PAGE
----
Keep an eye to the sky during peak tornado season with these tips

Spring is traditionally the start of Ohio’s peak season for tornadoes, which generally runs from April through July.

Spawned by powerful thunderstorms, tornadoes can occur at any time and during any season. The most recent of Ohio’s seven tornadoes confirmed by the National Weather Service last year occurred on Dec. 23 in Arcanum and damaged buildings, according to the Ohio Committee for Severe Weather Awareness.

The state will hold its Spring Severe Weather Awareness Week March 20-26 and the statewide tornado drill at 9:50 a.m. Wednesday, March 23.

The city of Oxford tests its tornado sirens at noon on the first Wednesday of each month for three minutes unless there is a possibility of severe weather on that day.

Tornado Watch — issued when weather conditions are favorable for producing a tornado or severe storm.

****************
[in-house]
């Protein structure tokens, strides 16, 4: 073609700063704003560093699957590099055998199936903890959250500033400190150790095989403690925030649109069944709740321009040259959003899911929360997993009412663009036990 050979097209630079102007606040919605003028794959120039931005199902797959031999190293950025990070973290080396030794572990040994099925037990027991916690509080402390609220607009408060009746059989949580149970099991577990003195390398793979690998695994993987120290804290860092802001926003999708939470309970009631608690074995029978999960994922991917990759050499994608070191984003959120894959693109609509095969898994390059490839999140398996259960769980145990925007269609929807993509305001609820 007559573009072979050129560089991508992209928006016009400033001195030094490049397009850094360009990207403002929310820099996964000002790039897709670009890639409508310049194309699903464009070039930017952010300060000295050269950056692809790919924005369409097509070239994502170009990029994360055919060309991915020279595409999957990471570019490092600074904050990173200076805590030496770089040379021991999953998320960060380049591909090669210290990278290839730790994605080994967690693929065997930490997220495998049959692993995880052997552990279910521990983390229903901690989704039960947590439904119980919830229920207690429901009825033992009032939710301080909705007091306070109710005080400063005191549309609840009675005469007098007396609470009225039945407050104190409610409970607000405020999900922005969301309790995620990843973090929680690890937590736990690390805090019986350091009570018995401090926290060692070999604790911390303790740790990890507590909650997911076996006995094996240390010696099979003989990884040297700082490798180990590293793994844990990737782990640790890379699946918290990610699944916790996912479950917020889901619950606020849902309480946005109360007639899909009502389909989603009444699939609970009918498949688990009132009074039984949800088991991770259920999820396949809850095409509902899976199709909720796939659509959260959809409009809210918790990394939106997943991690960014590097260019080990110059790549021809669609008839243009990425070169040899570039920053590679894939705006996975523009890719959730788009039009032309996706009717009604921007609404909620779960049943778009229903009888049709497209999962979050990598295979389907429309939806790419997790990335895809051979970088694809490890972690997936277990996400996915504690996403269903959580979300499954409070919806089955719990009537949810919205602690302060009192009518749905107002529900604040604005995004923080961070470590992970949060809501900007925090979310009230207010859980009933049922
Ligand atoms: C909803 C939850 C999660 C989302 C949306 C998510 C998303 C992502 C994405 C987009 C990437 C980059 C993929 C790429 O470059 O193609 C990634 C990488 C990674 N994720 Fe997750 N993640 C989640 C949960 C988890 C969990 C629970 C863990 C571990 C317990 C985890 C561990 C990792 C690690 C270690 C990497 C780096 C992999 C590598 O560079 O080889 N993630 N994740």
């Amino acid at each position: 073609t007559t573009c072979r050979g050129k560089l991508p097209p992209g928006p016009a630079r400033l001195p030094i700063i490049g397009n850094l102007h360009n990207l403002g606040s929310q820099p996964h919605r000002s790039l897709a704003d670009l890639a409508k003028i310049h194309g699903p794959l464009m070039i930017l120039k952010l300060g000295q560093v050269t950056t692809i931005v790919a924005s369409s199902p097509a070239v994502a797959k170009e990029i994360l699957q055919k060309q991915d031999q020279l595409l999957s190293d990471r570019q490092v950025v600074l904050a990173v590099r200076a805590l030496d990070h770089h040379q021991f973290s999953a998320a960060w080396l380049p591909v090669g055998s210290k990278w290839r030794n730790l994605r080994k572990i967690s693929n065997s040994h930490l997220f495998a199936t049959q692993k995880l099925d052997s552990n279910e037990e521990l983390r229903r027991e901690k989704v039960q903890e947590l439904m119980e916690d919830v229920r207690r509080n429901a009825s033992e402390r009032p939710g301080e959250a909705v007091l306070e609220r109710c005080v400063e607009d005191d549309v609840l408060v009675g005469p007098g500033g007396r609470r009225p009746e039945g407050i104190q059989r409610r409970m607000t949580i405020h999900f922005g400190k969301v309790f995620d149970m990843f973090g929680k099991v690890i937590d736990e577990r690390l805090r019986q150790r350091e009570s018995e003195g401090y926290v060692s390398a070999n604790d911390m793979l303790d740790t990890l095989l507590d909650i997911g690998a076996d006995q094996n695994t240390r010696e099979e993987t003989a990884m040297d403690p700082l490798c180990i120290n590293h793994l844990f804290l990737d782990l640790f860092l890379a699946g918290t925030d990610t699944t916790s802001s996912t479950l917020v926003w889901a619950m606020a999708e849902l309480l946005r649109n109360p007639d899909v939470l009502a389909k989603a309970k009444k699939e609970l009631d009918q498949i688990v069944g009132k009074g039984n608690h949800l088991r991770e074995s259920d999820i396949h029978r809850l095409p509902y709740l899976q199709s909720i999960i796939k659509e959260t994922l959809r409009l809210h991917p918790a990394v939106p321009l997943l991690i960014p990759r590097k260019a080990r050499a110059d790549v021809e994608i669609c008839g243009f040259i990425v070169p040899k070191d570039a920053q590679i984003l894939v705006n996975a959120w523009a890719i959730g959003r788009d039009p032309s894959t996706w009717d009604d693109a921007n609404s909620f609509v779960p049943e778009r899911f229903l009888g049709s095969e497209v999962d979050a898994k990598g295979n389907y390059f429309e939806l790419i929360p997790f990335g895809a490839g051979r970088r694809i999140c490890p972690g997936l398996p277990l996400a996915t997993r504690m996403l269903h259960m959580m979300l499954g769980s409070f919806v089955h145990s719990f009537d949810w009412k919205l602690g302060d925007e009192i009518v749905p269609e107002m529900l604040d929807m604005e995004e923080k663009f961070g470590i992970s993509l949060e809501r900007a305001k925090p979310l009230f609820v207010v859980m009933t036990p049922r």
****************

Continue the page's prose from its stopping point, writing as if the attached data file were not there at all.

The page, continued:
Tornado Warning — issued by the National Weather Service when there is a possible threat of a tornado in Butler County determined by radar or satellite and/or reliable spotter. Occasionally tornadoes develop so rapidly that advance warning is not possible. 

Remain alert for signs of an approaching tornado such as dark, often greenish sky, large hail, or a loud roar similar to a freight train. The outdoor warning sirens will sound a tone for five minutes. The tones will repeat every ten minutes until the warning has been cleared.

Tornado safety rules

When the tornado alarm sounds, all Miami University personnel should immediately leave their work spaces and assemble in designated areas. Personnel will remain at this location until the all-clear has been received and communicated by either the Miami University Police Department or the building's designee.